Understanding the Automotive Ecosystem

The Automotive Ecosystem

The automotive industry has enjoyed decades of steady growth, immune to outside disruptions like the ones seen in the entertainment industry with Netflix and the disruption it has caused in the film making industry. However, tightening regulations and changing consumer trends fuelled by major advancements in emerging technology is changing all that. The industry is faced with evolving growth beyond expectations and real-time demand from automotive consumers.

In the automotive industry, customer perception of value has shifted from the car hardware and brand name to safety, efficiency, driving comfort and environment-friendliness and smart connectivity along with existing radar, LIDAR, cameras, and sensors have produced several advanced driver assistance systems (ADAS) that are being implemented extensively, thereby disrupting the industry today.

Among the ADAS features are adaptive cruise control, blind spot detection, parking assistance, lane departure warning and autonomous emergency braking. The ADAS market is now an established multibillion-dollar industry with rapidly evolving methodologies and best practices. While ADAS has contributed significantly to improving transportation safety, emissions and efficiency, it is only the first step towards a larger goal – Fully autonomous vehicles.

Despite the advancement and proliferation of smart sensors, there have been reported cases of sensor snags. This situation is a complete no-go when an AV is driving itself at speeds above 60 mph. Moreover, three kinds of systems – radar, camera and LIDAR are required. Sensor fusion yet again is not fail-proof. Another challenge is the volatile nature of the driving environment. AVs need highly complex algorithms to predict the behaviour of human pedestrians, human cyclists and human-driven vehicles. Weather conditions like snow and fog only add to the misery.

Developing advanced driver assistance systems that can be manufactured and deployed at a large scale with cost-effective, maintainable hardware is quite complicated. Insurance pricing becomes dynamic. What will be the new pricing methods for insurance, and how do you determine compensation when liability is unclear? Another issue is the vast amounts of data generated by AVs, which opens new monetisation opportunities. How do you determine who owns the data in these situations?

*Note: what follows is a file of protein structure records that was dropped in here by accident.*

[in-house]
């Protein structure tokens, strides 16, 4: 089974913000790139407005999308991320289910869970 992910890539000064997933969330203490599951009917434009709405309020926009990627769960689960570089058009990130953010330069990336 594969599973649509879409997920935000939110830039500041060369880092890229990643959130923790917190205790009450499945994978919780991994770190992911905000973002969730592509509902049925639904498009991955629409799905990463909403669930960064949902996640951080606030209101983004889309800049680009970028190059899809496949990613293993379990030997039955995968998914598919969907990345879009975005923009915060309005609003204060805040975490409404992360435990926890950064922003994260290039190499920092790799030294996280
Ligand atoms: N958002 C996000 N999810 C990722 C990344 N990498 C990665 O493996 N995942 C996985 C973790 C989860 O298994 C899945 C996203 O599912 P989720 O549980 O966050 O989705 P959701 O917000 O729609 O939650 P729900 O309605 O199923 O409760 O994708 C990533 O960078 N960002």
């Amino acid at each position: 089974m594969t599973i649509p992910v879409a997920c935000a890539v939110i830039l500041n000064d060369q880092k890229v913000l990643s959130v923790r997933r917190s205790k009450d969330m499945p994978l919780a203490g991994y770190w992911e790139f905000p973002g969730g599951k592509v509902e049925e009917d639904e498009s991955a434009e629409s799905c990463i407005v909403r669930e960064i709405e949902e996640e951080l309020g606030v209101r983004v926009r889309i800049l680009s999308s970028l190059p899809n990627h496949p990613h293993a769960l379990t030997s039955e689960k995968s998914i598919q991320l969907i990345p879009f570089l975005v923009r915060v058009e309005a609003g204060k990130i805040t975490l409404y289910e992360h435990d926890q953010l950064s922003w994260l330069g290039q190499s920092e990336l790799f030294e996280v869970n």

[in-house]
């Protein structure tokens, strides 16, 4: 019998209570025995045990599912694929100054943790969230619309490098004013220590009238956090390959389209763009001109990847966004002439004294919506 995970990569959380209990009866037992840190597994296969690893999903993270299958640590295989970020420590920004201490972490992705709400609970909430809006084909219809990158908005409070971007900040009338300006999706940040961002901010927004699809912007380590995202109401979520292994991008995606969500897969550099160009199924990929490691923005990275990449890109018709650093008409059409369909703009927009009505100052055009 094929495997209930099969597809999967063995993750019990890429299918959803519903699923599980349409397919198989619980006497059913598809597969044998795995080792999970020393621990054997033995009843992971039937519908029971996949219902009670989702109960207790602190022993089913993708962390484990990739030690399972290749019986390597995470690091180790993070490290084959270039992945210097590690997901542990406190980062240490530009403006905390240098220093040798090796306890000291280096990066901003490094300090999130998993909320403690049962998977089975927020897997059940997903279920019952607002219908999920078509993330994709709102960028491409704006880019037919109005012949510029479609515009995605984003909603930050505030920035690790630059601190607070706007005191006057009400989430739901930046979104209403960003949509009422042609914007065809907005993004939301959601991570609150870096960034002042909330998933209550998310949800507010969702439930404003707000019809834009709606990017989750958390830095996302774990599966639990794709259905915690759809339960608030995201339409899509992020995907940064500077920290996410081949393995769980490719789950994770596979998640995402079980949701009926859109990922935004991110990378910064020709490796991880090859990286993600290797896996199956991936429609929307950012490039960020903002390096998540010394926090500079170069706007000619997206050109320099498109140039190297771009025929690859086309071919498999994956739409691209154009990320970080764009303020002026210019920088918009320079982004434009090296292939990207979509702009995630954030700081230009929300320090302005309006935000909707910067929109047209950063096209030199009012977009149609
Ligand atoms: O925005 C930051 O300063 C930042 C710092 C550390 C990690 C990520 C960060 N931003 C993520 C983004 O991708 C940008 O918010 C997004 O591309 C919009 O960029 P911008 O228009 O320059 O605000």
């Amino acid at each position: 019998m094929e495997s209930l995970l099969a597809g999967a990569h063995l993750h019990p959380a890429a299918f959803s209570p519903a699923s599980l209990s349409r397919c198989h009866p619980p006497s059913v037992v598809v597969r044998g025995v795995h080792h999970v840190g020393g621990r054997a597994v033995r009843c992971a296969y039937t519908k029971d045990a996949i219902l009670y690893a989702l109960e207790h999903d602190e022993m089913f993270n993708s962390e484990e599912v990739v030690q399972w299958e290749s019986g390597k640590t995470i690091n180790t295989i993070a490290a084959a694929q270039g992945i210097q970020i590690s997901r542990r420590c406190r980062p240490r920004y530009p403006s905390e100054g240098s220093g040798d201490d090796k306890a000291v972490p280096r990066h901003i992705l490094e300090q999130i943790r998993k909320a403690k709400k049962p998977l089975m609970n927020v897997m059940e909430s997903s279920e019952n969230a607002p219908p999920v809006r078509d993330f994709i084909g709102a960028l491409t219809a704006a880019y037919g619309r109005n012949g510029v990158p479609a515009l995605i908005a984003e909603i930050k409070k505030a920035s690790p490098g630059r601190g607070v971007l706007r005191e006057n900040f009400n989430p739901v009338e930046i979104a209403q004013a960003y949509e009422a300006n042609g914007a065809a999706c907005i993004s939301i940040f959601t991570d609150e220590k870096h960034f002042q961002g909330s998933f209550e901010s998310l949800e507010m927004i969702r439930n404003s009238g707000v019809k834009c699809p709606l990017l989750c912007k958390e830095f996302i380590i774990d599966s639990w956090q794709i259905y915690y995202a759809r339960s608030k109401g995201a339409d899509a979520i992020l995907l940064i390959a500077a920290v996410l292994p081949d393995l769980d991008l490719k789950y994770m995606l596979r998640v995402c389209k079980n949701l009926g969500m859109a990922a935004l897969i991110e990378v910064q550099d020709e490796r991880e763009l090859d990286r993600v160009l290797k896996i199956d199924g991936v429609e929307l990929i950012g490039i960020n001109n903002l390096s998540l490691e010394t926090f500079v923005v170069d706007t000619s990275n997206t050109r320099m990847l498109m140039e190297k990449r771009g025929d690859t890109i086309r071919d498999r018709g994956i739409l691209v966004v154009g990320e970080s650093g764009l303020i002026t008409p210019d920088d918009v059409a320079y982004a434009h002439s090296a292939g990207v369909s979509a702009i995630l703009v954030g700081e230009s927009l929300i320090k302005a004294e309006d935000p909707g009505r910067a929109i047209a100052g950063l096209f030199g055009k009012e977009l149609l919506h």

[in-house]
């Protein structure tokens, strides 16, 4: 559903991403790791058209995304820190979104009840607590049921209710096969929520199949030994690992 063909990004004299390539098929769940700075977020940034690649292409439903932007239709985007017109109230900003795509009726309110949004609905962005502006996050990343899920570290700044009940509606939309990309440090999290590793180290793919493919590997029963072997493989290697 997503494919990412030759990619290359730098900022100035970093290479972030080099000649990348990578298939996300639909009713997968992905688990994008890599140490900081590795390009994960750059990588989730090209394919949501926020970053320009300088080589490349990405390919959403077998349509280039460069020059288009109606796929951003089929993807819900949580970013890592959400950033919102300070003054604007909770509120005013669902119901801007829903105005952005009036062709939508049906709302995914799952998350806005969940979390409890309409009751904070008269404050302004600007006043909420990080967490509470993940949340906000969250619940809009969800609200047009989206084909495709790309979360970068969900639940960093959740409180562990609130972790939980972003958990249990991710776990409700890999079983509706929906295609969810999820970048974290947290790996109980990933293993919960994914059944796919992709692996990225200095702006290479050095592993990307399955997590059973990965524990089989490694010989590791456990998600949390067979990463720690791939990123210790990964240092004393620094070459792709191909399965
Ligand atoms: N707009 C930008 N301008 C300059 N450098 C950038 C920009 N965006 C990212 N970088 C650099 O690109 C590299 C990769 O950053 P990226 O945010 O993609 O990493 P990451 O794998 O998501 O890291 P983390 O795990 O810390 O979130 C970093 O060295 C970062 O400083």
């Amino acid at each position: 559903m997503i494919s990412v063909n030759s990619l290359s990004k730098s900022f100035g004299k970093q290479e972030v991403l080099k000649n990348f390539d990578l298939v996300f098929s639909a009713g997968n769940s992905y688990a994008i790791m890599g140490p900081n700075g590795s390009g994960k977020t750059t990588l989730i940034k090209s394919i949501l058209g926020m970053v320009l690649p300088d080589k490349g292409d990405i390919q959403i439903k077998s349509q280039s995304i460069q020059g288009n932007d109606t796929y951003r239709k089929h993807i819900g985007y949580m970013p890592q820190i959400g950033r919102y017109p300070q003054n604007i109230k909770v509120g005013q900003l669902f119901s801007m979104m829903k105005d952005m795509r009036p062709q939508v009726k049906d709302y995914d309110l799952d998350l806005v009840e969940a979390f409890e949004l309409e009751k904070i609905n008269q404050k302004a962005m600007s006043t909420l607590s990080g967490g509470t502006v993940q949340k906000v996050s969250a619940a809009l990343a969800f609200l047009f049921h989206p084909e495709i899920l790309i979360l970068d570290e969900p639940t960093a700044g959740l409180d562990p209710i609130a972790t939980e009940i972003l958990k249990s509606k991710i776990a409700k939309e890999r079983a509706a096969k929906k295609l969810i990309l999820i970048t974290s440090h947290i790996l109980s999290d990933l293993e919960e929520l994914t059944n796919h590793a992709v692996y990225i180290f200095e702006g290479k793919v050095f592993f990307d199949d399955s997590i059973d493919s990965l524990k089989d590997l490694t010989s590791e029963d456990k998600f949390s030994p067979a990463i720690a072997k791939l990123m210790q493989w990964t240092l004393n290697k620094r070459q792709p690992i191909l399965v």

There are many questions to be answered and obstacles to be crossed. If we are to see these 4-wheeled robots on the road any time soon, it is quite clear that automotive OEMs must engage in partnerships and collaborative ecosystems to speed up their go-to-market. This opens the door for established technology companies that are already software inclined and have more deployable human capital towards software development. Traditionally, automotive companies have focused on minimising risk due to rigid supply chains, product development practices and tough sectoral norms. Technology firms, on the other hand, use agile operating models that allows experimentation. This is only augmented by the fact that they enjoy higher financial agility and robust operating margins that increase the opportunity to explore innovative solutions.


In addition to autonomous driving, trends such as connectivity, electrification and mobility are transforming the global automotive market’s massive size and value-creation potential. As a result, the already complex automotive ecosystem is primed to become more intricate, and one thing is inevitable – software will drive the driverless future and partnerships between automotive OEMs and technology firms will be at the forefront.

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